For Georgia’s affordable housing advocates, stuff of dreams on Oregon ballotOregon voters on Tuesday face a proposal that could ease the complexity of funding projects such as the Capitol View Apartments, near the current end of the Atlanta BeltLine’s Westside Trail. The renovation of Capitol View involves the city's development arm, Invest Atlanta, and four other partners. Credit: David Pendered
By David Pendered
Voters in Oregon face a ballot initiative Tuesday that represents the stuff of dreams for some advocates of affordable housing in Georgia – a proposal that is to produce more bang for each buck of public investment in homes affordable to those earning the salaries of schoolteachers.
To put Oregon’s proposal in perspective: If it passes, the $652.8 million housing bond that’s on the ballot in Portland could create up to 4,000 affordable units. Under current law, Portland’s bond package would build about 2,400 units, according to a report by opb.org, the state’s public broadcast affiliate.
For Georgia’s housing advocates, it’s not just that the housing proposal is on the ballot in Oregon. And it’s not relevant that the Oregon concept probably couldn’t be replicated in Georgia – it likely wouldn’t apply to Georgia.
The point is that Oregon’s backers of affordable housing have been able to muscle the issue into statewide conversation, onto the statewide ballot and into the gubernatorial campaign.
Both the Democratic incumbent governor and Republican challenger support the ballot initiative, according to a separate report by opb.org. The independent candidate says his primary concern is campaign finance reform.
This support from the two leading candidates results from the support that housing advocates have been able to galvanize for the issue. Housing costs simply have reached that point, according to a report by opb.org:
- “For years, it was local cities and counties that tackled housing issues. But now, the situation is so severe that for the first time in recent memory, one of the central debates in the gubernatorial race is how to fix the growing housing and homelessness emergency.”
The current wave started when advocates of affordable housing were able gain significant traction in Oregon’s Legislature. They convinced state lawmakers to reach an agreement on a proposed amendment to the state Constitution. Backers think the resulting change will help boost the creation of affordable housing – whether by revamping existing housing units or building new ones.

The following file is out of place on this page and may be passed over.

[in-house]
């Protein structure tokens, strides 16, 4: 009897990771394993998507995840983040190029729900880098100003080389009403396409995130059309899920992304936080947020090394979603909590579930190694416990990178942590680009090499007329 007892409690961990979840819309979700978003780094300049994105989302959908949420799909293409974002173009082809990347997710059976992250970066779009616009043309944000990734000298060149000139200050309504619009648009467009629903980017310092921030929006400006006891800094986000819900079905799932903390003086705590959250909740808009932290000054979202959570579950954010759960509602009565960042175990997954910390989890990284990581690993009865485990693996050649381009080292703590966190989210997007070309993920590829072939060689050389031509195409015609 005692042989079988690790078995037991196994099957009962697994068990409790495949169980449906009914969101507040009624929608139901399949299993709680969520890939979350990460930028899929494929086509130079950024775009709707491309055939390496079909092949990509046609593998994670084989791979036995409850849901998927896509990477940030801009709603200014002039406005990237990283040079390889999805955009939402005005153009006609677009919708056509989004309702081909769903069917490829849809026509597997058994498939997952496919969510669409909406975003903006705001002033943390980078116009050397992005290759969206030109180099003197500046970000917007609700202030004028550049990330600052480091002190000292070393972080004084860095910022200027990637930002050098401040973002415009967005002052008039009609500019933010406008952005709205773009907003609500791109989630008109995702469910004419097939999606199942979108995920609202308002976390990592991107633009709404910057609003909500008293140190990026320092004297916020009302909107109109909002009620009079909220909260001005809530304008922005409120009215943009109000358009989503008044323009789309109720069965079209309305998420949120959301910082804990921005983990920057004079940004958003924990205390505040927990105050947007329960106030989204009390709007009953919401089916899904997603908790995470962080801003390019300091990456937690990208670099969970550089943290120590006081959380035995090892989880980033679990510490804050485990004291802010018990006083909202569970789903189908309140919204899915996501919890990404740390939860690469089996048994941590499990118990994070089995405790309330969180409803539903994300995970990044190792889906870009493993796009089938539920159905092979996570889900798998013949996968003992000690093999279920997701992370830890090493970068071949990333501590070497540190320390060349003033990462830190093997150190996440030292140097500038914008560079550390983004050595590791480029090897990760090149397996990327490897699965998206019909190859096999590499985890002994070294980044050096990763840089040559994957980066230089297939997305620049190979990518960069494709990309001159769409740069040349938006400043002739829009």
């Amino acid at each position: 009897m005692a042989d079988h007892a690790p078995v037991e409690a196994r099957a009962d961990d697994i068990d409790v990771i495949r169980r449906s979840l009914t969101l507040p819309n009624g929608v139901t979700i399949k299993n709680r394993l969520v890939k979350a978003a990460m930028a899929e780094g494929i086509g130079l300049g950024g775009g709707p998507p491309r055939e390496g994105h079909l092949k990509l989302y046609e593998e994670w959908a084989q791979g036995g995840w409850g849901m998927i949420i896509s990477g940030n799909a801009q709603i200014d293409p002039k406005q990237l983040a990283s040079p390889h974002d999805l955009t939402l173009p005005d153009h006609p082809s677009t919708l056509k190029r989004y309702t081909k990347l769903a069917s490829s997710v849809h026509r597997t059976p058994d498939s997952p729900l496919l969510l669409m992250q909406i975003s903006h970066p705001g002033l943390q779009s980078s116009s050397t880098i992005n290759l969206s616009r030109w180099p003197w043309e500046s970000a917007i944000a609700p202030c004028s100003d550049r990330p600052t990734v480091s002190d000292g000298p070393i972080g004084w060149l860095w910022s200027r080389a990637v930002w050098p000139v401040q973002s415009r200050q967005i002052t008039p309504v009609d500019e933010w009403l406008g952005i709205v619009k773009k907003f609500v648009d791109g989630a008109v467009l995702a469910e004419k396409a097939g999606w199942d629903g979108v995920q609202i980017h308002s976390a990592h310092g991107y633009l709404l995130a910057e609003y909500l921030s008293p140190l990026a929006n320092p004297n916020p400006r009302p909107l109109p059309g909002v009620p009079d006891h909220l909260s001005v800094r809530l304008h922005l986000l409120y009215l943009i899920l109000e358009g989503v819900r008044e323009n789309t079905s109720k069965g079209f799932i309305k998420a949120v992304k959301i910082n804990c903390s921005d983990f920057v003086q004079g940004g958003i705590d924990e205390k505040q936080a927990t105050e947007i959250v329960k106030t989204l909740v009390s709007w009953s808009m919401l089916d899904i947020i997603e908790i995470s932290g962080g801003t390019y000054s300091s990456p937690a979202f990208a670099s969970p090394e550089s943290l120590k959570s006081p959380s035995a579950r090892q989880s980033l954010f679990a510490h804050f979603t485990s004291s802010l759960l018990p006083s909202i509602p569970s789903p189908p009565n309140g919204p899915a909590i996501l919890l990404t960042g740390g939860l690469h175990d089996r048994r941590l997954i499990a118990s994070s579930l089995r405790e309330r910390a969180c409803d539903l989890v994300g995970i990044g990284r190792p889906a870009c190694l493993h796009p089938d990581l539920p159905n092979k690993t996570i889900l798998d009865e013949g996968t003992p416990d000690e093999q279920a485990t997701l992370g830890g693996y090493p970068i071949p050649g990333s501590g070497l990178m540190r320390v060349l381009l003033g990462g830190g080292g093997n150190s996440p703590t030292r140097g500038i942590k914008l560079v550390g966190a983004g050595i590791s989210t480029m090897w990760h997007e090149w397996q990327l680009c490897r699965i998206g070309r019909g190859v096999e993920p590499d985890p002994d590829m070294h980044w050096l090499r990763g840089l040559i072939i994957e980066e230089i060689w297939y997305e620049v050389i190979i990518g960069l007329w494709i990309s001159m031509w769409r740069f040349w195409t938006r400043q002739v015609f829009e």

Measure 102 is the result of the legislative compromise.
If approved, local governments would more easily be able to establish partnerships with non-profit organizations or developers on projects the governmental entities don’t fully own. In turn, these partnerships could use federal tax credits on housing projects funded with revenue from bonds sold by the local government.
Measure 102 would accomplish this outcome by eliminating a restriction in the state Constitution that requires local governments to retain total ownership of affordable housing projects they fund with municipal bonds, according to a description on ballotpedia.org.
In metro Atlanta, the issue of affordable housing is percolating at the level of local governments. In a significant move, Atlanta Mayor Keisha Lance Bottoms appointed a chief housing officer in October, a step encouraged by HouseATL, a group of civic leaders gathered with support from ULI Atlanta, The Arthur M. Blank Family Foundation, Central Atlanta Progress, Center for Civic Innovation, and Metro Atlanta Chamber of Commerce.
HouseATL is focused on the City of Atlanta and has devised an approach for defining the issue and solutions in the city. To date, the focus has been on creating the structures necessary to deploying resources that are to be gathered.
Meantime, state law hasn’t changed in years in terms of the city’s Urban Residential Finance Authority, according to the relevant state code that opens at this site, Title 36, Chapter 41. It may be that certain provisions could be altered in order to help raise the $500 million in public resources House ATL envisions as part of a total $1 billion funding package for affordable housing.
For instance, state law requires that revenue bonds be repaid within 40 years when they are dedicated to a purpose involving the, “acquisition, financing, construction, and rehabilitation of residential housing.” This and other regulations regarding terms of bonds could be considered as city officials contemplate the $250 million bond package cited among the HouseAtl recommendations.